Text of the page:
Festival d’ete Day 1

What can you get with the biggest talent budget for any festival in Canada? Eleven nights of legitimately A-list musical.


What can you get with the biggest talent budget for any festival in Canada? Eleven nights of legitimately A-list musical programming, apparently. Unbeknownst to most of the rest of the country, Quebec City’s Festival d’ete pulls it off every July. And this year? Pop stars du jour like Tegan and Sara and Jake Bugg. Polaris long-listers like Thus Owls and BADBADNOTGOOD. Guitar masters like St. Vincent, Bombino and Gary Clark Jr. Really famous bands from decades past like Steve Miller Band, Journey and Blondie. Pop music icons like Billy Joel, Bryan Adams and Lady Gaga. Resurging punks like Brody Dalle, mega-groups of the aughts like the Killers and dance music megastars like deadmau5. Aging rappers like Snoop Dogg, reigning emcees like A$AP Rocky.

That doesn’t even touch all the francophone artists who are massively popular in Quebec and unheard of in most of Ontario.

There are festivals with a higher cool factor – more Pitchfork-reviewed bands and more VICE-endorsed rappers. But who doesn’t want to see Summer Of ’69 or Born This Way or Fly Like An Eagle or Drop It Like It’s Hot on the Plaines d’Abraham with 90,000 spectators in the height of summer?

In that way, the festival is more Ottawa Bluesfest than Osheaga (in fact, it shares a lot of headliners with the former). But the price tag is a fraction of each. Bluesfest (11 days) and Osheaga (3 days) go for $250. An 11-day pass for Festival d’ete costs $78.

This is kind of North America’s best kept festival secret. And needless to say, it’s nearly impossible for a non-Quebec-based journalist to decide which three or four days to go.

Ultimately, the inaugural weekend seemed like a good bet (Gaga, St. Vincent, Snoop, Steve Miller, Bonobo), and the first night kicked off in that strong and slightly slower way that most festivals do.

Landing late-ish, I missed the massive tribute to French-Canadian singer/songwriter Felix Leclerc as well as indie bands Royal Canoe and Groenland. Here are five things I did see that totally rocked:

1. Wet fans, high spirits

It rained and rained throughout L.A. indie-rock five-piece Local Natives’ set. Understandably, the near-capacity Scene Loto-Quebec stage audience were pretty stiff. The band were warm and gracious, but they were also a bit flat and their sound levels were often totally out of whack. As the set progressed, though, those got mostly ironed out. And when it came closer to 11 pm, about half the crowd, deterred by the ongoing downpour, headed out. But that turned out to be a positive thing, as it left behind fans most familiar with the material to dance and clap and revel in the sopping wetness. The band, in turn, really found their groove, taking time to dip into the crowd. Way cool.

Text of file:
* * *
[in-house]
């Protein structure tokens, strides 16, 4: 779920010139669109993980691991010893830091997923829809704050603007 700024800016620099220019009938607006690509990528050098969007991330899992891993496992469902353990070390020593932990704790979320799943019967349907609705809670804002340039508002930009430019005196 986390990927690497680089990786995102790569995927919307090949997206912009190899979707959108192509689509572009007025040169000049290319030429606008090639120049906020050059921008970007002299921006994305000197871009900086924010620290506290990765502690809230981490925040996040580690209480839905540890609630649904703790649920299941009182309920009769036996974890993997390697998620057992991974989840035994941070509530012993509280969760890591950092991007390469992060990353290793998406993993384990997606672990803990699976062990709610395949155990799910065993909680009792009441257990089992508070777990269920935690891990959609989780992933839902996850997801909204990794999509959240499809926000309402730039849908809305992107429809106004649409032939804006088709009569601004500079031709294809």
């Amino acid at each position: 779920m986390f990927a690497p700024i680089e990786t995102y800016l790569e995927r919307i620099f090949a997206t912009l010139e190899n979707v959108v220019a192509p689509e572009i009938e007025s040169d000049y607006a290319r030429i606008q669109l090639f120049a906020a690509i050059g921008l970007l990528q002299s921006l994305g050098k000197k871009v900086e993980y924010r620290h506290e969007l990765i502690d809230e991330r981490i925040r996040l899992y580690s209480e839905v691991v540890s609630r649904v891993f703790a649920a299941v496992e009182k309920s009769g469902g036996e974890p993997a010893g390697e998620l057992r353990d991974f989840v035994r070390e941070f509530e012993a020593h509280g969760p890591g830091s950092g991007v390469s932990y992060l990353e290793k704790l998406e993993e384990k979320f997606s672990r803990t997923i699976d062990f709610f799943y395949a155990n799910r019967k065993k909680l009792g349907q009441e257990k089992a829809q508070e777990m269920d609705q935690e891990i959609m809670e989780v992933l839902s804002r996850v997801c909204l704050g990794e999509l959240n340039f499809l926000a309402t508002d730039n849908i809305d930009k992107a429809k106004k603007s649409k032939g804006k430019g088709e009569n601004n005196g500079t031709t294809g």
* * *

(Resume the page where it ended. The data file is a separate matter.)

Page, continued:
2. French fireworks

Canada Day fireworks in Toronto last for, what? Twenty minutes? Last night, in a downpour, we got them for twice as long over the Plaines d’Abraham, which you could see from the Grande-Allee entertainment strip.

3. Attempts at bilingualism

Unlike in Montreal, if an anglophone speaks French in Quebec City, the locals will speak it back. They appreciate the effort. So, too, do fans. Americans Local Natives and Torontonians July Talk both attempted multiple French phrases, with moderate success and to maximum applause.

4. July Talk rock

Toronto band July Talk, fronted by Peter Dreimanis and Leah Fay, play a very aggressive, Americana-heavy indie blues-rock. It might not be to everyone’s taste, but last night’s 11:30 pm show at Le Cercle proved they’ve come into their own as performers. They always seemed like naturals onstage, but there was something cutesy about the way they swapped vocal lines the last time I saw them perform in Toronto. They still lust after one another onstage in that over-the-top, get-a-room type of way, but they spend less time doing that, and more time lusting after the audience and drawing them into their sweaty fray. I’ve never seen them play such a packed, excited room.

5. Mononc’ Serge

I understand French, but there’s still a bit of a cultural disconnect for me with a certain kind of francophone musician. Take Mononc’ Serge, or “Uncle Serge” for example. A kind of standup comic meets singer/songwriter, the guy strums his acoustic guitar and takes the piss out of politicians and culture. Lots of crassness and tons of Quebec in-jokes. Sample ironic banter: “J’aime le sex, j’aime les drogues, j’aime le rock ‘n’ roll!” I’m not sure we have much of an equivalent in anglo Canada.

It was the capacity crowd and snaking lineup that intrigued me in the first place. And though it wasn’t my thing, the fact that the most excitement on the rue Saint-Joseph Est strip was for a local celebrity tickled me. Festival d’ete has tons of international talent and draws a fair amount of tourism, but this is still a festival for citizens of Quebec City.

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